Mark Zuckerberg to regulators: We need your help to protect elections | 5/24/2019 | Staff
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As public trust in Facebook's ability to wield its power responsibly has fractured in the face of a series of privacy breaches and other scandals, the company has been facing fresh calls for regulation from numerous quarters of the federal government.

But on one of the biggest issues leading to that breakdown of trust, its response to foreign election interference, Facebook has made significant progress, according to Chief Executive Mark Zuckerberg, who made a rare public appearance at the Aspen Ideas Festival on Wednesday.

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In a discussion with Harvard Law School professor Cass Sunstein, Zuckerberg invited regulators to set industrywide privacy standards and take a harder line with foreign interference in elections while pushing back against calls to break up Facebook.

"Results in elections have been a lot cleaner online due to a lot of the work we and others have done in partnership," Zuckerberg said. Still, he said, there are decisions about what constitutes acceptable political speech and advertising that Facebook, as a private company, should not be making by itself.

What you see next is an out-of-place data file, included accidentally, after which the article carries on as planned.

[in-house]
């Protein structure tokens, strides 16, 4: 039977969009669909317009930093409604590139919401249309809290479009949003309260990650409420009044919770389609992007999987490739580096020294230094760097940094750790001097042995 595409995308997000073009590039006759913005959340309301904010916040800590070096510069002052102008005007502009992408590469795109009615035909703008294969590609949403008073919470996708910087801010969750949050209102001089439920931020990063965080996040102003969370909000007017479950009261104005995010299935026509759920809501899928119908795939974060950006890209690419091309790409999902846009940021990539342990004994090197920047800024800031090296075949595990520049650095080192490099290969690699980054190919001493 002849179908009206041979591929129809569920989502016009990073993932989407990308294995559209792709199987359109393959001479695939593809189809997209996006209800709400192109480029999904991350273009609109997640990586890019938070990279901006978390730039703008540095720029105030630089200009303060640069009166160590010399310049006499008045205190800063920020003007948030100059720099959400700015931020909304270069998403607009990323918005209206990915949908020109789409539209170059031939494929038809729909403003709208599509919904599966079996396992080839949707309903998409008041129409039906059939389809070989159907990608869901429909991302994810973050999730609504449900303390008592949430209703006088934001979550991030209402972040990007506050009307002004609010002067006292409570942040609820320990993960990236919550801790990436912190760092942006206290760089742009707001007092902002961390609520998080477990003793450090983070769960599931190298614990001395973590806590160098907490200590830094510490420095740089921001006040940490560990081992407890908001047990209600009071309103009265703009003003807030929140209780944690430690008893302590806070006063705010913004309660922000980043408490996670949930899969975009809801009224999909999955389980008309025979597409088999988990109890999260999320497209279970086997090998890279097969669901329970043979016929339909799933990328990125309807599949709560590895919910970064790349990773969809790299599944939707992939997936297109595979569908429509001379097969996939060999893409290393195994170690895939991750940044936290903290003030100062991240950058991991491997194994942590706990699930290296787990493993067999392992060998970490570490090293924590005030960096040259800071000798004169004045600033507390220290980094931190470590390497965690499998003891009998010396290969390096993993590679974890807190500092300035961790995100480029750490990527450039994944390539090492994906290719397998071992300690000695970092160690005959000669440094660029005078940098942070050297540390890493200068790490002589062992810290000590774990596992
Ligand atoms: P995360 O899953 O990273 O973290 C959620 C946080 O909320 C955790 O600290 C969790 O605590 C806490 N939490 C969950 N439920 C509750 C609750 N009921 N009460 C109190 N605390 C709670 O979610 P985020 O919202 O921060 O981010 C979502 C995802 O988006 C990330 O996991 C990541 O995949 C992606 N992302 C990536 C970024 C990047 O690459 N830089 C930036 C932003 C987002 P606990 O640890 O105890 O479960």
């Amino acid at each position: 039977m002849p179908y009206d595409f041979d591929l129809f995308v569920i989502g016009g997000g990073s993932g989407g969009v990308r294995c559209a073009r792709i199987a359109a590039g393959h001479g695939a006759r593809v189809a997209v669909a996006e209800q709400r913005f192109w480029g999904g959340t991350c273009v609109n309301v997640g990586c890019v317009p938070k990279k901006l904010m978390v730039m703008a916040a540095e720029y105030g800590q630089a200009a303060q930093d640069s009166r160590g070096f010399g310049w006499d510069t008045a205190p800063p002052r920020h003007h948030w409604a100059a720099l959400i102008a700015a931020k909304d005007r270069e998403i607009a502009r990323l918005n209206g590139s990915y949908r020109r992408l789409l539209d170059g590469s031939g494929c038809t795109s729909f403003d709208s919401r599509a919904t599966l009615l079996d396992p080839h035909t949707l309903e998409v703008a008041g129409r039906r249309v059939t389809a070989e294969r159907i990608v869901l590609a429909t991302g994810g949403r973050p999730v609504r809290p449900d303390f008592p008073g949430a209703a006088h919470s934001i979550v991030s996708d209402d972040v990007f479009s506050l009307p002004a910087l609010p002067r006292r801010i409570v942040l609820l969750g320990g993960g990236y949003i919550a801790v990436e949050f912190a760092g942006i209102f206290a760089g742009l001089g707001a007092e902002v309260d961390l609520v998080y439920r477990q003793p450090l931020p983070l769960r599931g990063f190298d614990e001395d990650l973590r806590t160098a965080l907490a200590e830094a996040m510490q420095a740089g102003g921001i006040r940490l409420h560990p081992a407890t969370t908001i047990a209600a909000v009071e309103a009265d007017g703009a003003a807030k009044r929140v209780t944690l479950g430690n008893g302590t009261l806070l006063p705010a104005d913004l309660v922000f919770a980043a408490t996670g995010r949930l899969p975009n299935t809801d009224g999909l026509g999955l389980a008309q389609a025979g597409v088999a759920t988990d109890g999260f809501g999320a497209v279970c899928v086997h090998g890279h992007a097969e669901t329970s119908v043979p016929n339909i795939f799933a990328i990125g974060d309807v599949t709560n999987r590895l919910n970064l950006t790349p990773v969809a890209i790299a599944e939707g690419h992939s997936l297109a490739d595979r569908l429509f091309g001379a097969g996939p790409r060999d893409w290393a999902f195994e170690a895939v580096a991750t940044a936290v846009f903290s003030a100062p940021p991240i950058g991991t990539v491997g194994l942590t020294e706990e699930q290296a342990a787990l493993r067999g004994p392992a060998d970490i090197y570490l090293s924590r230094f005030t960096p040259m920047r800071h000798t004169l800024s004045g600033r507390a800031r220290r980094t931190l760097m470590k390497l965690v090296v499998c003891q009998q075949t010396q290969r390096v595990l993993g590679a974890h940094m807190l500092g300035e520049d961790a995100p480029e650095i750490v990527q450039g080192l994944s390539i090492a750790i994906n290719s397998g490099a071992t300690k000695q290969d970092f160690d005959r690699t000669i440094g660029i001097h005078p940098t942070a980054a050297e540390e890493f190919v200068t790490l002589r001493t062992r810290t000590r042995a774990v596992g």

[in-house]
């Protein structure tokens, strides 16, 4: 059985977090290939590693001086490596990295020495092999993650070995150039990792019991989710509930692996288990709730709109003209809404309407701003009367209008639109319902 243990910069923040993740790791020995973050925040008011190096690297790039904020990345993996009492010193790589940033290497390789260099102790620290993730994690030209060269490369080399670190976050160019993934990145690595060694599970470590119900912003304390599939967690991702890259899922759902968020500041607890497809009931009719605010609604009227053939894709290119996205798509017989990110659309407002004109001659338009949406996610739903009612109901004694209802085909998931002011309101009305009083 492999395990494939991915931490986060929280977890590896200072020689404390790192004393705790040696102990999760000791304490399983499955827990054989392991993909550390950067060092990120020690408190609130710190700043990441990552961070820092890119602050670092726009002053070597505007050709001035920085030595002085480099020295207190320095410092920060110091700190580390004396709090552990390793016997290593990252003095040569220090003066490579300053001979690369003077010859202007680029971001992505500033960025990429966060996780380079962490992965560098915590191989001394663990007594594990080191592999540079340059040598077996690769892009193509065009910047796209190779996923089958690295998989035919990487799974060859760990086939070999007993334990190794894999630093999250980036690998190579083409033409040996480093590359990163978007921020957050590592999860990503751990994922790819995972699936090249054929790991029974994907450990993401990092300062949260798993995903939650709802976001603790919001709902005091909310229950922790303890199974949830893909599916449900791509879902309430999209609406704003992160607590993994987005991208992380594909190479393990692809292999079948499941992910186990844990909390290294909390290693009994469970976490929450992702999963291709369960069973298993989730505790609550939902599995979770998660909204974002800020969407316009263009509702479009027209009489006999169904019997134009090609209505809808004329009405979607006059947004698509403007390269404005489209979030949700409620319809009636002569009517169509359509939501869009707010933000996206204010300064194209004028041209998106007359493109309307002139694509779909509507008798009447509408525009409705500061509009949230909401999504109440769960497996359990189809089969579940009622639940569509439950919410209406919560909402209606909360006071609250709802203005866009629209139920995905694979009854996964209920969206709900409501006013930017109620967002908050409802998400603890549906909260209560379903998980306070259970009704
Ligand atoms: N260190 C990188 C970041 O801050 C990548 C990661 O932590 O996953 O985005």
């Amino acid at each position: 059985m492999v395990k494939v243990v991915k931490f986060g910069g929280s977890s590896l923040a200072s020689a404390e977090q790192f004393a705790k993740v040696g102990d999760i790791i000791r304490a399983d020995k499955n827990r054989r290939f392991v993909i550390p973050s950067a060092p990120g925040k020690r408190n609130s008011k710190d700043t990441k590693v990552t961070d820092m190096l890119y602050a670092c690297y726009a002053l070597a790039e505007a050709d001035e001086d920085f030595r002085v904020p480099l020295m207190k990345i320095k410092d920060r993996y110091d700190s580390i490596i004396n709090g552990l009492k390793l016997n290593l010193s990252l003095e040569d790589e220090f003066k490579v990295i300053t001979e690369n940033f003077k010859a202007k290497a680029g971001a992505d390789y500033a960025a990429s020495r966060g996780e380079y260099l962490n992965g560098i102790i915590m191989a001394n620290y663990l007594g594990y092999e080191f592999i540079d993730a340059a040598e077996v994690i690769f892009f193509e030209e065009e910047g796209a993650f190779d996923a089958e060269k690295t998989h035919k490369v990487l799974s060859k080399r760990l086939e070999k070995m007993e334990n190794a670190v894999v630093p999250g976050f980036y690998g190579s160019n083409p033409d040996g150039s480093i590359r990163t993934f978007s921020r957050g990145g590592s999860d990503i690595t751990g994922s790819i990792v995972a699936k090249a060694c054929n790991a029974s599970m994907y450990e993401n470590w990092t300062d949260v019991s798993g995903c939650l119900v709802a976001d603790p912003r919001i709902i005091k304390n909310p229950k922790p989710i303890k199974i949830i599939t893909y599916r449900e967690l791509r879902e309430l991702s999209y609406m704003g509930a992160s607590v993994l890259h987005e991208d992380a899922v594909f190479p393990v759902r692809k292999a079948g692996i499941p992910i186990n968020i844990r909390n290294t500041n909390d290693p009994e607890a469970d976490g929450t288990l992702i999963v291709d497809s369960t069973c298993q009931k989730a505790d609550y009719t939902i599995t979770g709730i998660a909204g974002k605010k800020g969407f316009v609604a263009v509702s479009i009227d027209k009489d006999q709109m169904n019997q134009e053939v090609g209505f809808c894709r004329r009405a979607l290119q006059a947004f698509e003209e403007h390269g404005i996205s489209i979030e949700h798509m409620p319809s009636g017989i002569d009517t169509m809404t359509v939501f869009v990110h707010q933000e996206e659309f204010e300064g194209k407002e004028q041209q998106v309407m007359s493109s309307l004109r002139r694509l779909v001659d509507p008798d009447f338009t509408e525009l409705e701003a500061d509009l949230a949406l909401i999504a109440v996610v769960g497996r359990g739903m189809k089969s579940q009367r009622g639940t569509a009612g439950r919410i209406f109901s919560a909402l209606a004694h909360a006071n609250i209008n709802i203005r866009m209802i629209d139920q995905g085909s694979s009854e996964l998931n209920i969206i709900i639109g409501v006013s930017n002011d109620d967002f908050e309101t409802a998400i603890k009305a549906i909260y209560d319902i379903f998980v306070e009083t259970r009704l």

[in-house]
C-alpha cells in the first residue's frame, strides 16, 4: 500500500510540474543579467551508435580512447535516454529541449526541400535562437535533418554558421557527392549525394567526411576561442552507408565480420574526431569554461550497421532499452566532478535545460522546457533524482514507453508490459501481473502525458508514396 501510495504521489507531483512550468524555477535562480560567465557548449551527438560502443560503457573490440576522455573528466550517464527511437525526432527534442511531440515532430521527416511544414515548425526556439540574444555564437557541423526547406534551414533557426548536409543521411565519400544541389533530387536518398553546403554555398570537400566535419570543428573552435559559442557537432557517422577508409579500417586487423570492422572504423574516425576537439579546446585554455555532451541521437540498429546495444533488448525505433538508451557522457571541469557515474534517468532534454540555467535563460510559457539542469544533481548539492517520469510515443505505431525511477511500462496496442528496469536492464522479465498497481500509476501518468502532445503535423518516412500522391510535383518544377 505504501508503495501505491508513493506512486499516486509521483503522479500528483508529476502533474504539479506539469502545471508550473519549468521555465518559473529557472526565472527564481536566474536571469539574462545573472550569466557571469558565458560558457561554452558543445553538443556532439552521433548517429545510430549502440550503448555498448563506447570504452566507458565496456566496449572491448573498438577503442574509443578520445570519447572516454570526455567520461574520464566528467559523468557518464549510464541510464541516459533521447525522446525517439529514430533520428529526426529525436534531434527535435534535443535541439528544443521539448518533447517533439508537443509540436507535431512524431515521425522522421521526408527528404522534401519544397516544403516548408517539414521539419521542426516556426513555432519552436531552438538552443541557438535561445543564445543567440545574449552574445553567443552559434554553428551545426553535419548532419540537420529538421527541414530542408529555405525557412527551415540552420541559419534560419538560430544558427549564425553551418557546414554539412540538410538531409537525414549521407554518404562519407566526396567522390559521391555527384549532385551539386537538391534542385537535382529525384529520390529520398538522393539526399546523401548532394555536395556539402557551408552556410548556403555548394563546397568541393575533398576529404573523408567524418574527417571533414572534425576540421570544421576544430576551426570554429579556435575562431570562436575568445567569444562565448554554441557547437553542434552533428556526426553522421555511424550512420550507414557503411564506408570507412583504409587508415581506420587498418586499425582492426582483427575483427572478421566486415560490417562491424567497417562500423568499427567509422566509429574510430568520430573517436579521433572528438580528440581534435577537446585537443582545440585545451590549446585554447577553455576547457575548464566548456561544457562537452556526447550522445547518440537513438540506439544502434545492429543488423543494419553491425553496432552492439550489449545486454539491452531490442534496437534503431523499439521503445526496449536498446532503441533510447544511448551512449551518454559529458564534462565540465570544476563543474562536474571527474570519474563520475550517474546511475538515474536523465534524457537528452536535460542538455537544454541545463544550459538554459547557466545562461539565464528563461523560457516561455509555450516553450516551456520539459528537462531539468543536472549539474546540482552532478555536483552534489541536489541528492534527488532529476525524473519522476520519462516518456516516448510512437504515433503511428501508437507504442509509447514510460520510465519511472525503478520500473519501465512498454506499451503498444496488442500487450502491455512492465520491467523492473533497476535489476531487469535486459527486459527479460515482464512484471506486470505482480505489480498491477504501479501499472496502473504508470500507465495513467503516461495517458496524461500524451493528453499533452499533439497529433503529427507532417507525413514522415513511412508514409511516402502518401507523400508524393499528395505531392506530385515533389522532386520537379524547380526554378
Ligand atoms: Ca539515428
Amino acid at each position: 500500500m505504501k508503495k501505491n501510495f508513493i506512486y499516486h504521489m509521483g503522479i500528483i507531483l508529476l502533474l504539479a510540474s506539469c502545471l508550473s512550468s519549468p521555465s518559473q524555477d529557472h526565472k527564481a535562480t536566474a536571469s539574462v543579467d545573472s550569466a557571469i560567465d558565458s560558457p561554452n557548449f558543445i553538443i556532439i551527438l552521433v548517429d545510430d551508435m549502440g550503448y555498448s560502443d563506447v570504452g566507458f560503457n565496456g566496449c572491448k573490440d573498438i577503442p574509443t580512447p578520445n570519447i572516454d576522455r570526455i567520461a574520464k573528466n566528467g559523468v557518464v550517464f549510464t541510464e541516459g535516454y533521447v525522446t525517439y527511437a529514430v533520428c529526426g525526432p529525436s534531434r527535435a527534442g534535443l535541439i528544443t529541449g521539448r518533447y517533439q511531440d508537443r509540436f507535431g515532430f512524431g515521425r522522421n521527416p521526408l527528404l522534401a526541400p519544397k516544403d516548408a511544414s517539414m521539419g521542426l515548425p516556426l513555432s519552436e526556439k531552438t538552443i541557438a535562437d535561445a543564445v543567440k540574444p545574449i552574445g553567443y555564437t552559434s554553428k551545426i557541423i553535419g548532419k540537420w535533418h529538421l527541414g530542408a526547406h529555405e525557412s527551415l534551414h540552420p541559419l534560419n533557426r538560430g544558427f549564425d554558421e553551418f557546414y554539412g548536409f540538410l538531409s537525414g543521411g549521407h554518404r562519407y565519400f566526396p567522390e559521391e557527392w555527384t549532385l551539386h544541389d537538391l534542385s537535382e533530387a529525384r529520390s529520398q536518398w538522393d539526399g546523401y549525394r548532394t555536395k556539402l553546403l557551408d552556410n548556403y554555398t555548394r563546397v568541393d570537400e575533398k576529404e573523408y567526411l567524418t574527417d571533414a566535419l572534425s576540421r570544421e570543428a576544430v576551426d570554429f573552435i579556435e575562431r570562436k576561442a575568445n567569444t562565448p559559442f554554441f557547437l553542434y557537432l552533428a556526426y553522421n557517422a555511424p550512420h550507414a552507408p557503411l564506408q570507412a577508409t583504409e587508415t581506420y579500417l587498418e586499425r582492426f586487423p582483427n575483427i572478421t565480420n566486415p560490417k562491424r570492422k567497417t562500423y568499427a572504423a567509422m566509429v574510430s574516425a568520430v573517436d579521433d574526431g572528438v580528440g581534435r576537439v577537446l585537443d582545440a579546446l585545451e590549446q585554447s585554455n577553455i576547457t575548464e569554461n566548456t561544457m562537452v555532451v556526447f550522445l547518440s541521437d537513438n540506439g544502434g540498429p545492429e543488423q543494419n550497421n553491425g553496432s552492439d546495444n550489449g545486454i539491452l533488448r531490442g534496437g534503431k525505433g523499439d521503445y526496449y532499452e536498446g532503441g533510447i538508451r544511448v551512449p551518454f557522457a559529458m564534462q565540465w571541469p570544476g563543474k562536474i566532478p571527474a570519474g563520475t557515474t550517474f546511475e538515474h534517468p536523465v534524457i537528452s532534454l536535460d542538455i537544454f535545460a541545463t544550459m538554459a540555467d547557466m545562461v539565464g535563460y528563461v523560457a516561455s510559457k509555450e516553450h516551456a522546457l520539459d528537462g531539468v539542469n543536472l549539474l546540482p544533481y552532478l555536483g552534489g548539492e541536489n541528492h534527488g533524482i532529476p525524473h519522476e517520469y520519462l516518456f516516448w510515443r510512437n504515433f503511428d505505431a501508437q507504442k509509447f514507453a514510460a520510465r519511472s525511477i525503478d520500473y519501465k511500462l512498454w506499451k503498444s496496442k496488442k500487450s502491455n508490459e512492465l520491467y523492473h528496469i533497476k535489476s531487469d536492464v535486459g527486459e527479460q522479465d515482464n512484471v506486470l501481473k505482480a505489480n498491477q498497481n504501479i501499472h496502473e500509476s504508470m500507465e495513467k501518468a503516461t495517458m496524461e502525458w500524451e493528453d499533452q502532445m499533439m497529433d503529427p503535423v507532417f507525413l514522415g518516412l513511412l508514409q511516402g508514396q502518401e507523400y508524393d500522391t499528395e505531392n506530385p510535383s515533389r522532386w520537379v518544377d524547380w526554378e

Regulation - Form - Process - Legislation - Industry

"Whether regulation comes in the form of democratic process, legislation or industry self-regulation, we're past the point where it makes sense for Facebook to unilaterally make these decisions," he said.

To combat misinformation, the company has hired 30,000 people whose jobs include reviewing content for accuracy. Rather than take down content determined to be false, moderators mark it as inaccurate, disable any significant distribution of that post and offer users more accurate alternative sources as context.

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But these tactics, even paired with "sophisticated AI systems" the company has built to detect misinformation campaigns, aren't sufficient to combat foreign interference akin to what was seen during the 2016 presidential election, according to Zuckerberg.

"It's an arms race," Zuckerberg said. "Russia and other folks have also gotten much more sophisticated.... We've seen new tactics.

"We can defend as...
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